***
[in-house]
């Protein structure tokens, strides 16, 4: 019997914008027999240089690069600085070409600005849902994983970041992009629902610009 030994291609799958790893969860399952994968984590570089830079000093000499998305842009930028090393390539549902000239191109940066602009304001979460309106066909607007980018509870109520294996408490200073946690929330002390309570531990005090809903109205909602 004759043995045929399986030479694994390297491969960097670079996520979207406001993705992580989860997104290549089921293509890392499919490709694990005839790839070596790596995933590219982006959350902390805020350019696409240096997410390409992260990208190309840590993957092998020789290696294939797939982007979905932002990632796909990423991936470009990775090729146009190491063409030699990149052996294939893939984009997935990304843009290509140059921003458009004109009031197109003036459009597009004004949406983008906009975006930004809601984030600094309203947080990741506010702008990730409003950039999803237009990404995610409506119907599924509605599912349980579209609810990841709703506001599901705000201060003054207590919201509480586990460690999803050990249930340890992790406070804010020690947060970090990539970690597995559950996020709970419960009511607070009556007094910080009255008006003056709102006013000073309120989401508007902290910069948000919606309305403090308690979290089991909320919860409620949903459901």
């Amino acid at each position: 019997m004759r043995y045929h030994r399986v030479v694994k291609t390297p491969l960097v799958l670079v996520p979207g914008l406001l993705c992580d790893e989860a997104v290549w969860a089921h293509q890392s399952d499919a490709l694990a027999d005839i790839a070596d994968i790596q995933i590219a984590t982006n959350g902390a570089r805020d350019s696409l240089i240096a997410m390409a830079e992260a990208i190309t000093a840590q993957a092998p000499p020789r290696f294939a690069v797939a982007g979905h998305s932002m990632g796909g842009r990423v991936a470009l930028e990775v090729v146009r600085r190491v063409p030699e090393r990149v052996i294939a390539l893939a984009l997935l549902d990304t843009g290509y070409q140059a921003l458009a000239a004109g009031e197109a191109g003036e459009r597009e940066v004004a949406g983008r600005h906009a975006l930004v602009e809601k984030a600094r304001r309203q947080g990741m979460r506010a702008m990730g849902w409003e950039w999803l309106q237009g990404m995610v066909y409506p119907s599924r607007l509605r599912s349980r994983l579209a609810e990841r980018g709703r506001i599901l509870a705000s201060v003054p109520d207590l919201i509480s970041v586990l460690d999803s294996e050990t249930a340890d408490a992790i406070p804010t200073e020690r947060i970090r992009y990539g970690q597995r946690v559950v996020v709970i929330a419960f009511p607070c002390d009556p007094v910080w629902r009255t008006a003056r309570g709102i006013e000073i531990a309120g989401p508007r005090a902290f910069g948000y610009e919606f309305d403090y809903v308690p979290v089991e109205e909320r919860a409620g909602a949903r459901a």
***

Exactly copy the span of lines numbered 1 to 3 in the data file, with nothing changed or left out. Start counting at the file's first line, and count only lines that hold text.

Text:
[in-house]
């Protein structure tokens, strides 16, 4: 019997914008027999240089690069600085070409600005849902994983970041992009629902610009 030994291609799958790893969860399952994968984590570089830079000093000499998305842009930028090393390539549902000239191109940066602009304001979460309106066909607007980018509870109520294996408490200073946690929330002390309570531990005090809903109205909602 004759043995045929399986030479694994390297491969960097670079996520979207406001993705992580989860997104290549089921293509890392499919490709694990005839790839070596790596995933590219982006959350902390805020350019696409240096997410390409992260990208190309840590993957092998020789290696294939797939982007979905932002990632796909990423991936470009990775090729146009190491063409030699990149052996294939893939984009997935990304843009290509140059921003458009004109009031197109003036459009597009004004949406983008906009975006930004809601984030600094309203947080990741506010702008990730409003950039999803237009990404995610409506119907599924509605599912349980579209609810990841709703506001599901705000201060003054207590919201509480586990460690999803050990249930340890992790406070804010020690947060970090990539970690597995559950996020709970419960009511607070009556007094910080009255008006003056709102006013000073309120989401508007902290910069948000919606309305403090308690979290089991909320919860409620949903459901």
């Amino acid at each position: 019997m004759r043995y045929h030994r399986v030479v694994k291609t390297p491969l960097v799958l670079v996520p979207g914008l406001l993705c992580d790893e989860a997104v290549w969860a089921h293509q890392s399952d499919a490709l694990a027999d005839i790839a070596d994968i790596q995933i590219a984590t982006n959350g902390a570089r805020d350019s696409l240089i240096a997410m390409a830079e992260a990208i190309t000093a840590q993957a092998p000499p020789r290696f294939a690069v797939a982007g979905h998305s932002m990632g796909g842009r990423v991936a470009l930028e990775v090729v146009r600085r190491v063409p030699e090393r990149v052996i294939a390539l893939a984009l997935l549902d990304t843009g290509y070409q140059a921003l458009a000239a004109g009031e197109a191109g003036e459009r597009e940066v004004a949406g983008r600005h906009a975006l930004v602009e809601k984030a600094r304001r309203q947080g990741m979460r506010a702008m990730g849902w409003e950039w999803l309106q237009g990404m995610v066909y409506p119907s599924r607007l509605r599912s349980r994983l579209a609810e990841r980018g709703r506001i599901l509870a705000s201060v003054p109520d207590l919201i509480s970041v586990l460690d999803s294996e050990t249930a340890d408490a992790i406070p804010t200073e020690r947060i970090r992009y990539g970690q597995r946690v559950v996020v709970i929330a419960f009511p607070c002390d009556p007094v910080w629902r009255t008006a003056r309570g709102i006013e000073i531990a309120g989401p508007r005090a902290f910069g948000y610009e919606f309305d403090y809903v308690p979290v089991e109205e909320r919860a409620g909602a949903r459901a």